In a recent story in the Independent, Diane Morgan, the associate dean of the London Business School, said that she hopes to recruit more women in this year’s MBA recruitment process – so that women represent 30% of the total intake. While the increase is somewhat marginal (LBS’ percentage of women students is currently at 28%,) Morgan’s announcement does reflect a larger trend where business schools are beginning to appreciate the idea of gender diversity, and taking proactive steps to equalize the playing field.
There’s been a lot of recent press on CEIBS – mainly about how this Shanghai school is shooting to become one of the top business schools in the world (see “A Chinese B-school vies for Harvard status” from Forbes)
CEIBS (China Europe International Business School) was founded in 1994, and has since become one of the top business schools in Asia. It made headlines in 2009 when it became the first Asian business school to land in the Financial Times’ top ten list of global MBA programs.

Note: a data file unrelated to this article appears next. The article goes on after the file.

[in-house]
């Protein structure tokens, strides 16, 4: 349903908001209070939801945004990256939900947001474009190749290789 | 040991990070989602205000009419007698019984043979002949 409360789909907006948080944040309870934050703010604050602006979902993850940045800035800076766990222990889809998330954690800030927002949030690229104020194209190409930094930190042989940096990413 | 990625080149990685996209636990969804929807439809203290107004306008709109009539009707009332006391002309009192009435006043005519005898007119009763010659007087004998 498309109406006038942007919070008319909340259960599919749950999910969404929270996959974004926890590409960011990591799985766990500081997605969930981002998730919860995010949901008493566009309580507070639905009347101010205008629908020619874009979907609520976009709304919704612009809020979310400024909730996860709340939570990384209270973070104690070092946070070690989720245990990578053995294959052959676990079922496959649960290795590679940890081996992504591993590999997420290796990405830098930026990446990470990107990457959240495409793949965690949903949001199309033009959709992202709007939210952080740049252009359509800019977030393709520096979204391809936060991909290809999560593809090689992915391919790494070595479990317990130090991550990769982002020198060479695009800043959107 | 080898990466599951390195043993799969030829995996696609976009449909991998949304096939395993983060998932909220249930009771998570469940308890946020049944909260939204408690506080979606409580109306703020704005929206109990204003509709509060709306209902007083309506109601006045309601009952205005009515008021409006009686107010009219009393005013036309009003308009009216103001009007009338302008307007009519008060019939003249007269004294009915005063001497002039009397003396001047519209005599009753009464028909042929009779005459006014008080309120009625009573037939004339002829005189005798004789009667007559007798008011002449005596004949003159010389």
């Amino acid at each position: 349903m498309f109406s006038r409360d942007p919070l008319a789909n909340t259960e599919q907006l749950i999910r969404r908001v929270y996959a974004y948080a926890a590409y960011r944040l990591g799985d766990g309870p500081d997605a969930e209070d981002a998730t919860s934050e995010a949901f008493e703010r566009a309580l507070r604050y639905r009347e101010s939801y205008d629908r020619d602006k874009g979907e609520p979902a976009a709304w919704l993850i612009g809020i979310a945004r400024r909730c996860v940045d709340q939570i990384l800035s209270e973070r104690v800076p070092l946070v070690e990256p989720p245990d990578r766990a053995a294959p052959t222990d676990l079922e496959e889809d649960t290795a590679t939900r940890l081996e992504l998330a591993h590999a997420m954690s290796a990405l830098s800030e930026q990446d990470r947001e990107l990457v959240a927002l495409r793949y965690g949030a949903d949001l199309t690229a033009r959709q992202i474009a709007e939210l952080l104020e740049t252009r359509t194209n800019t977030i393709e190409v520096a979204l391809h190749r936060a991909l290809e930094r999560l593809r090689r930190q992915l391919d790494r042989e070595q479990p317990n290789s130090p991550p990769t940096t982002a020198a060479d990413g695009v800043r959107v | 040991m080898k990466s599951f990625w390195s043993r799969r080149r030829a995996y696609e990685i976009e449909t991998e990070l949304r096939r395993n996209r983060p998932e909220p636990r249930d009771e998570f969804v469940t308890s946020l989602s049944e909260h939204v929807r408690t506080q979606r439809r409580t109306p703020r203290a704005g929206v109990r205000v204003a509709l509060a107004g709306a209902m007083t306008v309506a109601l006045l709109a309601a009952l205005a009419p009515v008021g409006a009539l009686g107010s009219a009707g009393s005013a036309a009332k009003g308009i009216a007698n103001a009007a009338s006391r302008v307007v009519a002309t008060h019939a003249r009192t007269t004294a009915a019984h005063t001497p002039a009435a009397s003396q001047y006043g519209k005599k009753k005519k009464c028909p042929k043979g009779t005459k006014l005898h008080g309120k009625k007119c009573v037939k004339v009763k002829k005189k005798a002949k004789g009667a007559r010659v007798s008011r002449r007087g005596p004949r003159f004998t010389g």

Clarissa Tan left her native Singapore to pursue an MBA at the China Europe International Business School (CEIBS) in Shanghai. We asked her about her aspirations, and how it’s been observing the financial crisis through a Chinese lens.
Why did you decide to do an MBA in China?
I wanted to switch careers from business unit control (primarily accounting and control) to private equity. There is substantial and increasing private equity activity in China compared to Singapore, which is why I am committed to building a career in China.
By doing an MBA in China, I can re-tool my skill sets, gain some China-specific knowledge of its economy and industries, and network with China-focused individuals. Doing an MBA in China also gives me adequate time and opportunity to form friendships and bonds in China.
Has studying in China given you a unique perspective on global finance?
Yes, studying in China has given me a unique perspective on global finance. One example is to learn about and to see first-hand the Chinese perspective on the current financial crisis.